William Buchanan of Mill Valley has walked the fire roads for more than quarter of a century.  He said the problem of off-leash dogs is getting worse.

"We never let our dog off-lead even though he is docile," said Buchanan, who keeps his Brittany spaniel on a 30-foot-long retractable leash.  "What we see now is other dogs coming up and biting him.  There are a lot of people who don't train their dogs and they just let them run wild.  It's not the dogs.  The owners are the ones at fault."

Buchanan said he is on guard when he walks the fire roads.  "People say, 'don't worry,' but there are a whole slew of character behaviors in dogs that people do not know about," he said.  "'Don't worry, he's harmless' - those are the famous last words."

But those who let their dogs off-leash complain of a shrinking number of places where they can get out in nature and let their companions run and get exercise.  The Golden National Recreation Area Advisory Commission is considering forcing all dogs to be on leashes at Rodeo, Muir and other beaches.  The state parks system prohibits dogs on trails.

"I'm careful, and if everyone else is careful I don't see any reason why there needs to be leashes, especially on these open trails," said Novato resident Jules Schindler, as he finished a brisk walk with his Rottweiler on the Indian Valley trail.  "There is no other place.  Dog Parks?  That's nonsense.  Going there, inside a chain-link fence area, might work for little dogs, but not the larger dogs.  You don't get the exercise, either."

Connie Berto of Sleepy Hollow, who uses the trails, said it would be hard to make a sweeping decision without being unfair.  "It really has to be a case-by-case basis," she said.  "I'm against blanket law for all of Marin but, in sensitive environmental areas or where you have strollers and children, then yes, it's good to have dogs on leashes."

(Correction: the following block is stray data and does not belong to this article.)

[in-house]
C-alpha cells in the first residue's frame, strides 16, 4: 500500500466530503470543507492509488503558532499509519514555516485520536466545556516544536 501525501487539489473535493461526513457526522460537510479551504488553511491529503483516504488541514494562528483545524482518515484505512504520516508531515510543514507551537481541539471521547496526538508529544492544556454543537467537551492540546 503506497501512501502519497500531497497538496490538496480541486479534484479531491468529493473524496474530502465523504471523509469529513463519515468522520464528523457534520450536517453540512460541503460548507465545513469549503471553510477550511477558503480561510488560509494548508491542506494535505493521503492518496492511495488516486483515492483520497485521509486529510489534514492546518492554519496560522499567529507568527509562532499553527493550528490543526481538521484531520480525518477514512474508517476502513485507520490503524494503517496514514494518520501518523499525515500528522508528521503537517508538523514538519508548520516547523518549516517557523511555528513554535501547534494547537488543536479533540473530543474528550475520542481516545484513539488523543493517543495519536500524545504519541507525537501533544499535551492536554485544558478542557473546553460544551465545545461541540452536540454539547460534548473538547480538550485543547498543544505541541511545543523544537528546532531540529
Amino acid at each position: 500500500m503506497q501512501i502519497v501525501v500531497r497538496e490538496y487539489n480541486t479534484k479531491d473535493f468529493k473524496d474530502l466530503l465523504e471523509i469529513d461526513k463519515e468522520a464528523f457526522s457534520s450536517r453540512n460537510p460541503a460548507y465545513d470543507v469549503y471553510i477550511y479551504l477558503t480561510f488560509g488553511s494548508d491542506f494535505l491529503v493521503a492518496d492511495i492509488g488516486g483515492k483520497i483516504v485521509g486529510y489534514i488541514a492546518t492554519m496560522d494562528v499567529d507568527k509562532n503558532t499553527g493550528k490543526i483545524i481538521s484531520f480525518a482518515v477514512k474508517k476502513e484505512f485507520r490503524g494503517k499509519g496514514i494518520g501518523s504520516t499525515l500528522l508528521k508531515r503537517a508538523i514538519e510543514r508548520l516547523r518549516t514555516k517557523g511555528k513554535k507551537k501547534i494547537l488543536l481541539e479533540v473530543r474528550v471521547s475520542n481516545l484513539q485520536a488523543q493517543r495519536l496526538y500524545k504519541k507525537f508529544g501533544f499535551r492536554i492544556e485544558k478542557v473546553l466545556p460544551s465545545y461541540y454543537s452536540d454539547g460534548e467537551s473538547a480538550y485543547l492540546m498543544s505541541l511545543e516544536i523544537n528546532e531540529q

The Marin Humane Society has kept a close eye on the issue and has lobbied to keep dogs off-leash for the health of dogs.  The organization also sees the outdoor experience as a way for humans and their animals to bond.

The Humane Society asked the Open Space District for an accounting of complaints and found there had been 81 over the past two years.  While the Humane Society characterized the numbers as low, Open Space officials said the numbers only represent official complaints made by rangers who have filed reports.

"The fire roads are perfect," said Marin Humane Society Executive Director Diane Allevato.  "They are not pristine open space, they are the roads that wrap around and through our neighborhoods.  What better place to walk dogs?"

The issue is complex and there is no one easy answer, Allevato said.  "It is a really easy thing to say, 'no dogs off-leash,' but it will take a more contemplative process to work out solutions.  Curfews, a two-dog per person maximum, peer groups to monitor trails; there are many kinds of things that could be implemented.  This is a creative community, with bright and involved people capable of coming up with solutions."

But the sides appear polarized.  "I probably wouldn't obey a law if it was passed," Wreden said.  "I would come up here during certain times of the day when I knew I could get away with it."

Buchanan, meanwhile, worries about a severe attack.  "I have started to carry pepper spray," he said.